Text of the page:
Last week, I posted on misperceptions that laypersons have about pastors. In response to readers and friends who asked about the opposite – that is, pastors’ misperceptions of laity – here’s that list. I suspect this list will draw some reaction from pastors who’ve been the target of angry (even unsaved, sometimes) laypeople. I also recognize that any pastor can find someone who disproves my thoughts. These thoughts are general, but feel free to give me your response.
- “Laypersons don’t love the Lord.” They may not always show it, but many really do love Him. They do think about Him on days other than Sunday.
- “They have no interest in spiritual disciplines.” They’ve heard leaders tell them for years to be more committed to spiritual disciplines, but no one has ever walked with them personally to show them how. That’s a major reason they seem to be apathetic.
- “They don’t care about lost people.” It’s true they don’t often tell the gospel to others, but it’s not always because they don’t care; sometimes it’s because they’re afraid. They worry that others will reject them or they won’t have all the right answers.
- “None of them likes change.” That’s simply not true. What they don’t like is change that happens too slowly, too quickly, or without explanation.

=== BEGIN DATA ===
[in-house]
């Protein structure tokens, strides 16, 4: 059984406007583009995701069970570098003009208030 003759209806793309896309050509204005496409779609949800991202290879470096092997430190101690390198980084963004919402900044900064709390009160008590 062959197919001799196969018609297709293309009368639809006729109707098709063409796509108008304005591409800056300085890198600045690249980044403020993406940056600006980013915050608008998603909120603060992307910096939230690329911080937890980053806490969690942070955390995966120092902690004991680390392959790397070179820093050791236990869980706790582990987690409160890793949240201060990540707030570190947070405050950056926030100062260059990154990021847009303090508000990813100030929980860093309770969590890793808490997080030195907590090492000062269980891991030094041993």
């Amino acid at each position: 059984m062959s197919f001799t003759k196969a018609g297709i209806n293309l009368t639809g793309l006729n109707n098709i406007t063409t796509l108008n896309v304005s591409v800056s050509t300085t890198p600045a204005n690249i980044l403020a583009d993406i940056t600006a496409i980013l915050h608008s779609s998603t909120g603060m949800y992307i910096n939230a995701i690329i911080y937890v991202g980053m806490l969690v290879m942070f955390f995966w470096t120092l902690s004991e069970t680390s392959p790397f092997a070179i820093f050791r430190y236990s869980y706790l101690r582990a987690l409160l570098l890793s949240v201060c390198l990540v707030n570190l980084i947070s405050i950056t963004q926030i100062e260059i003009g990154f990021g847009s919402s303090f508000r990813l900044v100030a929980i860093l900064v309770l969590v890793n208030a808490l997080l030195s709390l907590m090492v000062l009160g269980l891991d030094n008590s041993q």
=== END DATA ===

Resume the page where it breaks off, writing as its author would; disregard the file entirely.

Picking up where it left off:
- “They don’t want to follow leaders.” Cast a God-given vision and lead them well, and many will get on board. What they don’t want to follow is a leader who doesn’t lead.
- “All who are older are stuck in the past.” Life itself won’t let them stay in the past. Sure, they miss the days that seemed less chaotic and safer, but they understand deep down that the church must change to reach the next generations.
- “Most are stingy.” Sometimes they have indeed spent poorly and taken on too much debt. Challenge them to give to a compelling purpose, though, and they’ll open their wallets.
- “None can be trusted.” It’s easy, but wrong, to view all laity through negative experiences with a few people. Some laypersons make completely trustworthy friends and co-laborers.
- “Only a few are interested in getting involved in the church.” It might be that only a few are actually serving, but many who are sitting would like to be involved. Instead, no one’s helped them understand their giftedness or shown them how to get involved.
- “They don’t love their pastor.” Even pastors who’ve been hurt can’t press this claim very far. Some of the most loving, sacrificing, giving, and supporting people in the world are laypeople in God’s church.
Feel free to respond to my thoughts. Have I given laypeople too much credit?